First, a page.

New research produced by Southern Methodist University’s (SMU) Geothermal Laboratory suggests the temperature of the earth beneath West Virginia is significantly higher than previously estimated and is capable of supporting commercial baseload geothermal-energy production.
“Geothermal is an extremely reliable form of energy, and it generates power 24/7, which makes it a baseload source, like coal or nuclear,” said David Blackwell, Hamilton Professor of Geophysics and director of the SMU Geothermal Laboratory.
The SMU Geothermal Laboratory has increased its estimate of West Virginia’s geothermal generation potential to 18,890 megawatts (MW). The new estimate represents a 75 percent increase over estimates in MIT’s 2006 “The Future of Geothermal Energy” report and exceeds the state’s total current generating capacity, which is primarily coal-based, of 16,350 MW.
Temperatures below the Earth almost always increase with depth, but the rate of increase (the thermal gradient) varies due to factors such as the thermal properties of the rock formations.
The West Virginia discovery is the result of new detailed mapping and interpretation of temperature data derived from oil, gas and thermal-gradient wells, part of an ongoing project to update the Geothermal Map of North America that Blackwell produced with colleague Maria Richards in 2004.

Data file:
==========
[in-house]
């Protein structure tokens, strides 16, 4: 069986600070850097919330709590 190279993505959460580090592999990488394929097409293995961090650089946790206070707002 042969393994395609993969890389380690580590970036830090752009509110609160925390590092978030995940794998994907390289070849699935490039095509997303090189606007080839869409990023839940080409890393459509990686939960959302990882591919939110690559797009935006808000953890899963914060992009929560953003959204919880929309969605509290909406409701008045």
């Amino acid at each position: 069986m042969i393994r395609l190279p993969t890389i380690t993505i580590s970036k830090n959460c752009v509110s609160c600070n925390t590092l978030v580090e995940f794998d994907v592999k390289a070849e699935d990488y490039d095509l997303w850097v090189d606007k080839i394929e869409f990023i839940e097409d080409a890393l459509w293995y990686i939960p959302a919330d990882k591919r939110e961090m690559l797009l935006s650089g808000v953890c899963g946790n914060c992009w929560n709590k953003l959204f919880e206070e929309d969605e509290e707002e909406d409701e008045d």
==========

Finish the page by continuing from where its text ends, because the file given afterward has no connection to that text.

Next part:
“By adding 1,455 new thermal data points from oil, gas and water wells to our geologic model of West Virginia, we’ve discovered significantly more heat than previously thought,” Blackwell said. “The existing oil and gas fields in West Virginia provide a geological guide that could help reduce uncertainties associated with geothermal exploration and also present an opportunity for co-producing geothermal electricity from hot waste fluids generated by existing oil and gas wells.”
The high temperature zones beneath West Virginia revealed by the new mapping are concentrated in the eastern portion of the state. Starting at depths of 4.5 kilometers (more than 15,000 feet), temperatures reach higher than 150°C (300°F), which is hot enough for commercial geothermal-power production.
“The early West Virginia research is very promising,” -Blackwell said, “but we still need more information about local geological conditions to refine estimates of the magnitude, distribution and commercial significance of their geothermal-resource.”
Blackwell thinks the geothermal finding opens exciting possibilities for the region.
“The proximity of West Virginia’s large geothermal resource to East Coast population centers has the potential to enhance U.S. energy security, reduce CO2 emissions, and develop high-paying, clean-energy jobs in West Virginia,” he said.